Wednesday, August 31, 2016

An Electrifying Beethoven's 9th: Sir Georg Solti, Jessye Norman

An Electrifying Beethoven's 9th: Sir Georg Solti, Jessye Norman

The first movement is regular wonderfulness but after that it just soars.

(Tznius note: from 1986 so basically the women are tznius. Ms. Norman could do a bit better.)


Tuesday, August 30, 2016

Saturday, August 27, 2016

From Quora: What are some things from history that people have got completely wrong?

From Quora:  What are some things from history that people have got completely wrong?

Nikolaj Antonovhistory buff

The ancestors of many of today's Britons, Americans, Canadians, Australians, New Zealanders are Scandinavians.
The main population of modern Britain are Anglo-Saxons.
During the Pre-Roman Iron Age (from the 4th to the 1st century BC), the climate in Denmark and southern Scandinavia became cooler and wetter, limiting agriculture and setting the stage for local groups to migrate southward into Germania. History of Denmark
Archaeological and linguistic evidence from a period known as the Nordic Bronze Age indicates that a common material culture existed between the Germanic tribes that inherited the southern regions of Scandinavia, along with the Schleswig-Holstein area and the area of what is now Hamburg, Germany. Germanic peoples 
In the wake of the breakdown of Roman rule in Britain from the middle of the fourth century, present day England was progressively settled by Germanic groups. Collectively known as the "Anglo-Saxons", these were Angles and Saxons from what is now the Danish/German border area and Jutes from the Jutland peninsula. History of England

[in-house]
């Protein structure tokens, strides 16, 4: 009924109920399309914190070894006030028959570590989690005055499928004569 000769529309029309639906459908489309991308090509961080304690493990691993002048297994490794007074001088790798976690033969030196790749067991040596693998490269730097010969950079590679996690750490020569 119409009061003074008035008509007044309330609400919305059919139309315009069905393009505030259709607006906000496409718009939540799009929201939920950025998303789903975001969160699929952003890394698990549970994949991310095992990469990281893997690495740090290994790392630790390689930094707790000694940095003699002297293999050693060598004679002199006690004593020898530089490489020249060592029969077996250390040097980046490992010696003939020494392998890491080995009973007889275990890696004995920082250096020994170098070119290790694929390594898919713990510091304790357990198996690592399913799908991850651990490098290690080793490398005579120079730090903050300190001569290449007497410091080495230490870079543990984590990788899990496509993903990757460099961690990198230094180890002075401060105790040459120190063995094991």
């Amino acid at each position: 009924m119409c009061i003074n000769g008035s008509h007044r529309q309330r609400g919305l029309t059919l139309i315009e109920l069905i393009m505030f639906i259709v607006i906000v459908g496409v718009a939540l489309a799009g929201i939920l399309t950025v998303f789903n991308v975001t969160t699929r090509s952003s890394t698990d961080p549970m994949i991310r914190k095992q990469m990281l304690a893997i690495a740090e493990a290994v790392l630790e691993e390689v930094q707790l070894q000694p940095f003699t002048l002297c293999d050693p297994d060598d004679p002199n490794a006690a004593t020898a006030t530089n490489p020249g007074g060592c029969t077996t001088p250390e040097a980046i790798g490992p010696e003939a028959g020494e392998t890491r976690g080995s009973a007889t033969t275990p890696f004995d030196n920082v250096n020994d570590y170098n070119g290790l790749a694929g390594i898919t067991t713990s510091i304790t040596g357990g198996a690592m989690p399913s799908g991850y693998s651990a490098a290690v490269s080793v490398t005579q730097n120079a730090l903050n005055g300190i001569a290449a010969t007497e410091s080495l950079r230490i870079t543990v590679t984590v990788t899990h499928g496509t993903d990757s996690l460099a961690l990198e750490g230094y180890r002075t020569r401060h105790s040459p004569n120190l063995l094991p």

The Anglo-Saxons also emigrated to North America, Australia, New Zealand. Anglo-Saxon (nation, culture, mentality and so on), it is Scandinavian - perhaps Swedish.

And I saw this too:

https://www.reddit.com/r/AskHistorians/comments/25mdwi/why_is_england_named_after_angles_and_not_after/?st=ise7pzy5&sh=3ac10e72

While in the English language the country is named for the Angles, that is not true in the languages of the people nearby. For instance England is still known in Irish and Scottish Gaelic as Sasana and an English person is called a Sasanach. And in Welsh an English person is called a Saesneg. All from the word Saxon.

Thursday, August 25, 2016

HABINYAN Archives from KAJINC.org

HABINYAN Archives
"HABINYAN was a bimonthly publication published by the Special Building and Finance Committees of KAJ and Yeshiva Rabbi Samson Raphael Hirsch during the construction of the Shul building at 85-93 Bennett." KAJINC.org

KAJ in the Heights has redesigned its site and loaded it with some wonderful historical material like these archives. So here for example we learn about the architect of my favorite building on the planet earth - the synagogue of KAJ



Sunday, August 21, 2016

Classes of Rabbi Yosef Gavriel Bechhofer

Classes of Rabbi Yosef Gavriel Bechhofer  at

www.TeachItToMe.com

including this gem


Talmud Yerushalmi
The entire Yerushalmi in 750 MP3s - from YerushalmiOnline.org
Rabbi Yosef Gavriel Bechhofer

Thursday, August 18, 2016

Lutz Long

So I'm reading a fascinating book called Daily Life in Hitler's Germany which tells the tale with lots of photos of the intense propaganda, social control, economic control, intimidation and general fascism of the rasha's - yemach shemo - rule over Germany. It talks about the incredible rise of the Nazis from being an insignificant, joke party to the terror of humanity in a very short time. It's quite a read.